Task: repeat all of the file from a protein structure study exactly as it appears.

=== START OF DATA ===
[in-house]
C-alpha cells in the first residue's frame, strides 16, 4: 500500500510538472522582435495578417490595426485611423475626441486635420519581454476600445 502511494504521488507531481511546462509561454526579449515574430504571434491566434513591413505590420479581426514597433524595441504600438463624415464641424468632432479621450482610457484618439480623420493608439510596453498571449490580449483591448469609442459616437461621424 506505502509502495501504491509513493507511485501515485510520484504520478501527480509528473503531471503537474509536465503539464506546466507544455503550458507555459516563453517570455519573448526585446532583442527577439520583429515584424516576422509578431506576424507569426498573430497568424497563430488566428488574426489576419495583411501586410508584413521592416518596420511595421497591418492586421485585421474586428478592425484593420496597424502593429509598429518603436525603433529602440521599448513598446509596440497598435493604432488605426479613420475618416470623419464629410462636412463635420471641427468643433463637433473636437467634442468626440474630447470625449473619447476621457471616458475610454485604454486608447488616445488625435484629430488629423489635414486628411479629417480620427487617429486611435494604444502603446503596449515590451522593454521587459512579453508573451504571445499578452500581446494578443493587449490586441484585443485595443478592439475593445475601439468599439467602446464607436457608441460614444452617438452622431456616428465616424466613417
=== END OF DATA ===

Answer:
[in-house]
C-alpha cells in the first residue's frame, strides 16, 4: 500500500510538472522582435495578417490595426485611423475626441486635420519581454476600445 502511494504521488507531481511546462509561454526579449515574430504571434491566434513591413505590420479581426514597433524595441504600438463624415464641424468632432479621450482610457484618439480623420493608439510596453498571449490580449483591448469609442459616437461621424 506505502509502495501504491509513493507511485501515485510520484504520478501527480509528473503531471503537474509536465503539464506546466507544455503550458507555459516563453517570455519573448526585446532583442527577439520583429515584424516576422509578431506576424507569426498573430497568424497563430488566428488574426489576419495583411501586410508584413521592416518596420511595421497591418492586421485585421474586428478592425484593420496597424502593429509598429518603436525603433529602440521599448513598446509596440497598435493604432488605426479613420475618416470623419464629410462636412463635420471641427468643433463637433473636437467634442468626440474630447470625449473619447476621457471616458475610454485604454486608447488616445488625435484629430488629423489635414486628411479629417480620427487617429486611435494604444502603446503596449515590451522593454521587459512579453508573451504571445499578452500581446494578443493587449490586441484585443485595443478592439475593445475601439468599439467602446464607436457608441460614444452617438452622431456616428465616424466613417